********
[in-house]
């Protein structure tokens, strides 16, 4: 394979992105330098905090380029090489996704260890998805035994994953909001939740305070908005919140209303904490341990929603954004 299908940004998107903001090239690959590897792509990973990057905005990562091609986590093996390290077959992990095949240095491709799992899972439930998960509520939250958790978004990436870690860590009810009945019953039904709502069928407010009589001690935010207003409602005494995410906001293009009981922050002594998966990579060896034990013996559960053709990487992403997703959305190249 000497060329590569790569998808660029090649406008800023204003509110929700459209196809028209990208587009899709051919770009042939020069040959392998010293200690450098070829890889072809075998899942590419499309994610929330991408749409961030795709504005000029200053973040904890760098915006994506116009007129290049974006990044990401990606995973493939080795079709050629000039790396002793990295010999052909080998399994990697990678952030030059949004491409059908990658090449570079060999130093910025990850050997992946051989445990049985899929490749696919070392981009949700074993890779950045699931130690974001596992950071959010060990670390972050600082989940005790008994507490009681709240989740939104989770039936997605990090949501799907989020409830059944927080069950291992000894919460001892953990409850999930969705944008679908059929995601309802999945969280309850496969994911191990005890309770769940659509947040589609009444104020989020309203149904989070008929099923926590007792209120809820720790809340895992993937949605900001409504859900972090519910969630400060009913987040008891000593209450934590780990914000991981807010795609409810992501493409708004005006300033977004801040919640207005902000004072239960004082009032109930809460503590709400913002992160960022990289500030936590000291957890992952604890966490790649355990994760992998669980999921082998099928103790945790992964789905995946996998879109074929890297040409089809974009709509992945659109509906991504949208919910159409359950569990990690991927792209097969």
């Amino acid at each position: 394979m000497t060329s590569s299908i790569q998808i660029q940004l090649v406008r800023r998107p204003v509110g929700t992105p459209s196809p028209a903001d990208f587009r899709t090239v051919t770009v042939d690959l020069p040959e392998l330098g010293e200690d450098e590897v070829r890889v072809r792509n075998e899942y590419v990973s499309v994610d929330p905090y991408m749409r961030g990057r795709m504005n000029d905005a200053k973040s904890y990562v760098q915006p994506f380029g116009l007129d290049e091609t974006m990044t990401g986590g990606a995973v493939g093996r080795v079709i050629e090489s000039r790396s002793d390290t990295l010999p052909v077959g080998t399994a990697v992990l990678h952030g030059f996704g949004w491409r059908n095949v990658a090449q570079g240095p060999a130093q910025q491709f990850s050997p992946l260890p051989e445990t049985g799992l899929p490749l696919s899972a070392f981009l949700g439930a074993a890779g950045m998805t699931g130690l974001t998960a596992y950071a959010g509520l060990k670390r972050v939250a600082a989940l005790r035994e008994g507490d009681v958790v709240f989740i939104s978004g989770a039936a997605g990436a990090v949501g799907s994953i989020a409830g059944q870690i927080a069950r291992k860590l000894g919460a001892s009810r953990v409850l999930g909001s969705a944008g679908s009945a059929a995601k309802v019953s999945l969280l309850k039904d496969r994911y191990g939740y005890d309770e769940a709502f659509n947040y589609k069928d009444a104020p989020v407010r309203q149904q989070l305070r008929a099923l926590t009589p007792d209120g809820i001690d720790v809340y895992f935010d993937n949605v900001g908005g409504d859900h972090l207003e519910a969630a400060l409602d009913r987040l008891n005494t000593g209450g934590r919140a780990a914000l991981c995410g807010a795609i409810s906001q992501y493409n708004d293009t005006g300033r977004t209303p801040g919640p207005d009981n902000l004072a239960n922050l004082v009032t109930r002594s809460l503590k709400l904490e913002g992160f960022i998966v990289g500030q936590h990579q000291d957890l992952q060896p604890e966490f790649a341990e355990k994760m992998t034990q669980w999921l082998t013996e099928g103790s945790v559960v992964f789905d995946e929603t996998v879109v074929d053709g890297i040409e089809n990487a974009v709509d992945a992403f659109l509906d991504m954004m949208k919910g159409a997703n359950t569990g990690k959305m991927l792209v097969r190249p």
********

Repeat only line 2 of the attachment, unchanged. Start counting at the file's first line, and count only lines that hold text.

């Protein structure tokens, strides 16, 4: 394979992105330098905090380029090489996704260890998805035994994953909001939740305070908005919140209303904490341990929603954004 299908940004998107903001090239690959590897792509990973990057905005990562091609986590093996390290077959992990095949240095491709799992899972439930998960509520939250958790978004990436870690860590009810009945019953039904709502069928407010009589001690935010207003409602005494995410906001293009009981922050002594998966990579060896034990013996559960053709990487992403997703959305190249 000497060329590569790569998808660029090649406008800023204003509110929700459209196809028209990208587009899709051919770009042939020069040959392998010293200690450098070829890889072809075998899942590419499309994610929330991408749409961030795709504005000029200053973040904890760098915006994506116009007129290049974006990044990401990606995973493939080795079709050629000039790396002793990295010999052909080998399994990697990678952030030059949004491409059908990658090449570079060999130093910025990850050997992946051989445990049985899929490749696919070392981009949700074993890779950045699931130690974001596992950071959010060990670390972050600082989940005790008994507490009681709240989740939104989770039936997605990090949501799907989020409830059944927080069950291992000894919460001892953990409850999930969705944008679908059929995601309802999945969280309850496969994911191990005890309770769940659509947040589609009444104020989020309203149904989070008929099923926590007792209120809820720790809340895992993937949605900001409504859900972090519910969630400060009913987040008891000593209450934590780990914000991981807010795609409810992501493409708004005006300033977004801040919640207005902000004072239960004082009032109930809460503590709400913002992160960022990289500030936590000291957890992952604890966490790649355990994760992998669980999921082998099928103790945790992964789905995946996998879109074929890297040409089809974009709509992945659109509906991504949208919910159409359950569990990690991927792209097969």